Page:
Sunday, October 3, 2021

Jack & the Beanstalk, Revisited

When I was young I used to enjoy watching Fractured Fairy Tales on the Rocky & Bullwinkle Show. For some reason when I woke in the wee hours of the morning last night my mind began composing a re-telling of the classic tale of Jack and the Beanstalk. Not being able to get back to sleep, I wrote a first draft just to get it out of my head. Upon waking, I polished it a bit and am releasing it here for your enjoyment.

For the record, this is my revision of Flora Anna Steele's version that appeared in her 1918 edition of English Fairy Tales. The original, published in 1734 was titled Jack Spriggins and the Enchanted Bean.

Jack and the Beanstalk, Revisited

Our boy Jack.
Once upon a time there lived a poor widow and her son Jack. One day, Jack’s mother told him, "You need to get a job. We need money and you just sit there on Facebook all day."

"No I don't. Sometimes I'm on Instagram, Twitter, YouTube or Tik Tok," he replied. 

"Well, listen up. If we don't find an income stream we'll have to hawk your Mac. I'd like you to take our cow into town and see what you can get for it."

Jack headed to the market, and on the way he met a man who offered to buy his cow. Jack said, “Great! What will you give me in return for my cow?” 

The man raised his hand, spread his fingers and said, “I will give you five magic beans!” 

This sounded like a bargain to Jack, who took the magic beans in exchange for the cow. As they went their own ways after the transaction, both were chuckling to themselves . "What a steal," each was thinking.

When Jack got home and told what happened, his mother exploded. “You bonehead!" she said as she threw the beans out the window. 

Jack was confused. He went online and found a chat room where he could get his head straight on whether he or his mother was right. His friends comforted him and suggested that in the morning he should find the beans and place them in moist soil under grow lamps. "Maybe they really are magic," one of his friends said.

The next day, when Jack awoke and looked out the window, his eyes popped out of his head. A huge beanstalk had grown from one of his beans. It climbed up to the stratosphere. He was grateful to have haggled for five instead of three, since only one of the five was really any good. "What if I'd gotten only rummy ones," he said to himself.

He, being still young and able, decided to climb the beanstalk to see where it went. To his surprise, there was a giant's kingdom up there, and a giant castle with giant doors. One of the doors was ajar and because he was curious, he went inside.

As it turns out, the giant had a wife who appeared to be busy in the kitchen. Jack went there and said, “Could you please give me something to eat? I'm so hungry I could eat a cow.” The kind wife gave him a slice of seven-grain bread and a delicious bowl of stew.

While he was eating, the giant came home. This giant was not only huge, but looked terrifying. He'd been a fighter when he was young so his face was marred and his deepset eyes yellow and cloudy. Jack trembled and his knees knocked as he scurried to find a place to hide. 

The giant bellowed, “Fee-fi-fo-fum, I smell the blood of an Englishman. Be he alive, or be he dead, I’ll grind his bones to make my bread!” 

The wife said, “Relax. There's nobody here!” 

So, the giant ate his food, then lumbered off to his room to pursue his favorite pasttime, counting his money. First, he started with his bags of gold coins. Then he turned on his computer and reviewed his investments. Finally, he fell asleep.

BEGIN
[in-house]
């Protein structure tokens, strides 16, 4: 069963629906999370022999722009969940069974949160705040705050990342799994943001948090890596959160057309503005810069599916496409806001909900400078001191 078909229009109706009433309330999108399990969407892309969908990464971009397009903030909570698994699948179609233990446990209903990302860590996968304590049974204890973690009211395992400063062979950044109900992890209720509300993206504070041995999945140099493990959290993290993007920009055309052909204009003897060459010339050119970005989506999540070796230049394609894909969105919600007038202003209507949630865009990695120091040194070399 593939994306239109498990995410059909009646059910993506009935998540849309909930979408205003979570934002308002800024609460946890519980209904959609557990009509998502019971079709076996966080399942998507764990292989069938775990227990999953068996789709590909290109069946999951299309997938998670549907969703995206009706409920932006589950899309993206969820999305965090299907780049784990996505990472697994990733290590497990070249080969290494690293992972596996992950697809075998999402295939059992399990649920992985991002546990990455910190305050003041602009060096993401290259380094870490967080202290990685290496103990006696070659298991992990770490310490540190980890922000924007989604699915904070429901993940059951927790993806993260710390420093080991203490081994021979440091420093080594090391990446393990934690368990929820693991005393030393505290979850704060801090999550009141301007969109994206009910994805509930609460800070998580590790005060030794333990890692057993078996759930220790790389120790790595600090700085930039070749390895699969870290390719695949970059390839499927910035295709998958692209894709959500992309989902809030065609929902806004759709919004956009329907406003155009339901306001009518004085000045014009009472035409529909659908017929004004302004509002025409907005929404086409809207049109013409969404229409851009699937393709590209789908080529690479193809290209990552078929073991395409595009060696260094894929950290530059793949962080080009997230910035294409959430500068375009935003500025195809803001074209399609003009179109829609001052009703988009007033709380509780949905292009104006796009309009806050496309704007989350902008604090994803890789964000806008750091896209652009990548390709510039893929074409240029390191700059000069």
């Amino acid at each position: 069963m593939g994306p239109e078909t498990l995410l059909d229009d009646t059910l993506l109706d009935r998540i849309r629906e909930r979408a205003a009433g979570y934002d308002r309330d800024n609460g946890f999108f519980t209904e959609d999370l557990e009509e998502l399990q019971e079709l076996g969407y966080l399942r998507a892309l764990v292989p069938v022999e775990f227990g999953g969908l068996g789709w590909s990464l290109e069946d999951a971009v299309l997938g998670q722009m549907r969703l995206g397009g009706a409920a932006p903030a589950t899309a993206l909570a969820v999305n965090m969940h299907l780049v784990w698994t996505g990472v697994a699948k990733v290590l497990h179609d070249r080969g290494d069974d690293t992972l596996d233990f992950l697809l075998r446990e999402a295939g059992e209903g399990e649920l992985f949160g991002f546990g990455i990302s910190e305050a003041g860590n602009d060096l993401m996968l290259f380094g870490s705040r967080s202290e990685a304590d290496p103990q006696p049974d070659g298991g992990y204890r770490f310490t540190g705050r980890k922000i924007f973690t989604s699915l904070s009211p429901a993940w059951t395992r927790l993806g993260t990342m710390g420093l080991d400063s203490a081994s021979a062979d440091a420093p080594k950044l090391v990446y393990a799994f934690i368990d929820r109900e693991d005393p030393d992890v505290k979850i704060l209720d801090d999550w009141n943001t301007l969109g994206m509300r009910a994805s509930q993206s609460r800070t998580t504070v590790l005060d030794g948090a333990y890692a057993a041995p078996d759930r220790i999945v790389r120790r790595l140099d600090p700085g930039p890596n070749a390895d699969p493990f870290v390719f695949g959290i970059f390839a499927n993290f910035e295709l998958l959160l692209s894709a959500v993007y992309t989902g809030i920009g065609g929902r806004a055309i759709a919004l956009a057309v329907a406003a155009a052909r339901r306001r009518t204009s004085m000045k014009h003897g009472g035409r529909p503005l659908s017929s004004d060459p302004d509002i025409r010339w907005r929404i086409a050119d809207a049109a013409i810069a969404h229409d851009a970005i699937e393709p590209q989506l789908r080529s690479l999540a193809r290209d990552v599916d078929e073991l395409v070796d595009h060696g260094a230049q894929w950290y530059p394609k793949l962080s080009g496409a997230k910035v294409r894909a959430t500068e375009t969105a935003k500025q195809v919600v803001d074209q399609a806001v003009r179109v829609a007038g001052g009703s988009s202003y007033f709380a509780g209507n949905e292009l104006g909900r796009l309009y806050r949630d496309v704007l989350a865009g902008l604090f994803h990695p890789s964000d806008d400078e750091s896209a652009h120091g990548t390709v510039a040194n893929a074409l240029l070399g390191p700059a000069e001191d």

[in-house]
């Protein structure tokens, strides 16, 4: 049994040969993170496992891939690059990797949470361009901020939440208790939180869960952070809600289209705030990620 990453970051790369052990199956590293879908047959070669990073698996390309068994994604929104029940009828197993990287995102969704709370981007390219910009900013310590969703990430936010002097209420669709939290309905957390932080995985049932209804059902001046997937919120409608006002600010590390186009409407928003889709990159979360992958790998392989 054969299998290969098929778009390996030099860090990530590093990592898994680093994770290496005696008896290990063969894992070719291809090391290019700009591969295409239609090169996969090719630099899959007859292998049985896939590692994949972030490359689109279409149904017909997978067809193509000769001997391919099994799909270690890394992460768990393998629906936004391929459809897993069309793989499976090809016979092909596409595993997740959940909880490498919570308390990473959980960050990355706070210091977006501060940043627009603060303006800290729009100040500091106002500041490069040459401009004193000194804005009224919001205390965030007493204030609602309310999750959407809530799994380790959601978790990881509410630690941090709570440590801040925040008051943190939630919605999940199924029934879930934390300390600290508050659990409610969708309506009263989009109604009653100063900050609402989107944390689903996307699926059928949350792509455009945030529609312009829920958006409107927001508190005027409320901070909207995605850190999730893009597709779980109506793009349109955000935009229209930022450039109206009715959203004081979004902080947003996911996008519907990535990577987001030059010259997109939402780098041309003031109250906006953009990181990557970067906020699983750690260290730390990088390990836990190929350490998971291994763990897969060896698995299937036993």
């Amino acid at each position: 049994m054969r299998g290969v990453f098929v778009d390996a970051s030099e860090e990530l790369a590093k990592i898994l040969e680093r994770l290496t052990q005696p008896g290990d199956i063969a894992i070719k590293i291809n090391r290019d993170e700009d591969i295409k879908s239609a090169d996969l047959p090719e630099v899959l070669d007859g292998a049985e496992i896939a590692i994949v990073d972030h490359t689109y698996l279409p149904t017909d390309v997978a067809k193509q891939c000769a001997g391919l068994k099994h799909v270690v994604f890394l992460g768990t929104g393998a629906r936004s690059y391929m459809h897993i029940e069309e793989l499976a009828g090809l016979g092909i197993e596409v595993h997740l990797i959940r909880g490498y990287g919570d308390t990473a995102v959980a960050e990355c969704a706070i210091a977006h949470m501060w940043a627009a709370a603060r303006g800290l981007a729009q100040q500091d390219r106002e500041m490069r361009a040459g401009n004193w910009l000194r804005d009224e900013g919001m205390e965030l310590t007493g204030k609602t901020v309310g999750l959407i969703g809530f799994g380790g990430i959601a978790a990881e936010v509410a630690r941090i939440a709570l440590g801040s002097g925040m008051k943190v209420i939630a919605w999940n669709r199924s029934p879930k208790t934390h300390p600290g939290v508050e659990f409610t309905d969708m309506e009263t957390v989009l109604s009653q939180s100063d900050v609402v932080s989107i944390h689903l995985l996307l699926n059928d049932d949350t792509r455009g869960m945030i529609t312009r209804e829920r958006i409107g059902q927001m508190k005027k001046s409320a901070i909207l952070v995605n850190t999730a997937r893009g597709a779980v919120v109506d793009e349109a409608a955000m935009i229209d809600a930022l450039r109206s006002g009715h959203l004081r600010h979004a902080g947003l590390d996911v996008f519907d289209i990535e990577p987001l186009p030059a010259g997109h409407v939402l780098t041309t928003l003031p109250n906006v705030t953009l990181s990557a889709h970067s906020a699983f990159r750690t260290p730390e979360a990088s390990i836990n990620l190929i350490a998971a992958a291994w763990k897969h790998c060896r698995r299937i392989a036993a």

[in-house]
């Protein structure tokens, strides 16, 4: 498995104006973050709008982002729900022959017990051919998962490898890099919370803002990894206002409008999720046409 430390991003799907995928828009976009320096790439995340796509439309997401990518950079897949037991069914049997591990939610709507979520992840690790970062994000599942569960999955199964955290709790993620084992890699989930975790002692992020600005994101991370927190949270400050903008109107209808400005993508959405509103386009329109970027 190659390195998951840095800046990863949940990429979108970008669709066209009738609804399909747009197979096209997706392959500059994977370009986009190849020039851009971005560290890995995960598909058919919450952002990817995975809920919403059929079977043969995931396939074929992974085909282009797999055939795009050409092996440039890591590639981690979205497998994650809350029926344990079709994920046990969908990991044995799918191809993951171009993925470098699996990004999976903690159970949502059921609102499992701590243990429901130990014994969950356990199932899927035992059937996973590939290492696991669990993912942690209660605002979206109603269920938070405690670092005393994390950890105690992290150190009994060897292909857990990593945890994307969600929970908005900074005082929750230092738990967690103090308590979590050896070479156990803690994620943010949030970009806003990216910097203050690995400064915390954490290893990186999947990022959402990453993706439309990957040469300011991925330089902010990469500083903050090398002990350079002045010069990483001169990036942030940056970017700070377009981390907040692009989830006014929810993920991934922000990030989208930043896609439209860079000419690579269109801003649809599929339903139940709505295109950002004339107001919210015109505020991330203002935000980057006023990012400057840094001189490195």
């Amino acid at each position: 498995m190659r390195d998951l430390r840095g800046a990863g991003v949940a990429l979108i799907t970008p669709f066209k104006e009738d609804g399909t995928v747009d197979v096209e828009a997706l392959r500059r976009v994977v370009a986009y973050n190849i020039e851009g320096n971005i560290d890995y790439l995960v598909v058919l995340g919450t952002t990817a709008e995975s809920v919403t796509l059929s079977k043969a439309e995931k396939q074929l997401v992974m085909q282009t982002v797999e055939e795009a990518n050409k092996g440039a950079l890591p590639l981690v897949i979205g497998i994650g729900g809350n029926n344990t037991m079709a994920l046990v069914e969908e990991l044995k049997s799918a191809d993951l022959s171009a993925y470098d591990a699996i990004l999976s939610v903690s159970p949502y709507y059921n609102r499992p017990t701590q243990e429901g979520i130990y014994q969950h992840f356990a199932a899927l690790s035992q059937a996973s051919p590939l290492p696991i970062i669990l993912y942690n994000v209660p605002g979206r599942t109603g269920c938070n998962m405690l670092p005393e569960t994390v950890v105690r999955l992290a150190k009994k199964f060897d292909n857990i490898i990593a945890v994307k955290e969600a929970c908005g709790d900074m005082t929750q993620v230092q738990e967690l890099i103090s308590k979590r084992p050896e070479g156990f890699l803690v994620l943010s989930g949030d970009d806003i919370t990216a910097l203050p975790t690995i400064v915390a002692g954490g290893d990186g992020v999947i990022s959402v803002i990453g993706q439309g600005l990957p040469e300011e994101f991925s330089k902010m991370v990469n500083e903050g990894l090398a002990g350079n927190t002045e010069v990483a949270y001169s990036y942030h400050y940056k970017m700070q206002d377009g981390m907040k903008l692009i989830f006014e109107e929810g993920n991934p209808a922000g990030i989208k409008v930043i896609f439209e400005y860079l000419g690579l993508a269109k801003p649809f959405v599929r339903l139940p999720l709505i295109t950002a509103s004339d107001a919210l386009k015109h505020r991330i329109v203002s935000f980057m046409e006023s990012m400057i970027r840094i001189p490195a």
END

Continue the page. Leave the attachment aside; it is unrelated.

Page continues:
That's when Jack crept out of his hiding place, snuck in and took a small bag of gold coins and climbed down the beanstalk. (The larger bags were to heavy to lift.) Once home, he gave the coins to his mother. 

"You're such a clever boy," his mother said. "Thank you, Jack."

A week or so went by, whereupon Jack decided to visit the giant's castle again and see the giant's wife. Once again she brought him food, but while he was eating the giant returned and Jack ran through a door into the bedroom where he hid under the bed.

"Fee-fi-fo-fum," the giant bellowed once more. "I smell the--" 

"Oh knock it off," his wife said. "You're just imagining things."

After the giant ate, he went outside, fetched a goose and brought it to the bedroom. "Lay!" he commanded, and the goose laid a golden egg. It was immense, the size of three chicken eggs, but solid gold. When the giant fell asleep Jack crawled out from under the bed. 

When he started to pick up the egg he was surprised at how heavy it was. After a moment's hesitation, he went for the goose instead, chasing it down the hallway and cornering it in the living room.

It was a challenge climbing down the beanstalk carrying a goose, but it would have been impossible to carry both the egg and the goose. When he reached the ground he was glad he made it down at all. 

"What's this?" his mother said.

Jack told the whole story about the kindness of the giant's wife, about hiding under the bed, and watching the goose lay a golden egg. Jack then proceeded to build a small pen next to the house. After spreading a little hay for the goose to build a nest, he began looking forward to the morrow.

Meanwhile, his mother had other plans. 

When Jack awoke the next morning, the aroma in the house was unfamiliar to him. As he entered the kitchen he noticed goose feathers on the counter and knives with blood smeared on them.  

"Mother! How could you?"

"I knew those gold coins didn't come from a goose, and whoever heard of geese laying golden eggs?"

His mother had always been a wonderful cook, but for some reason the goose breasts and goose confit tasted flat that day. Jack finished his milk, left the table and went outside. 

To be continued?

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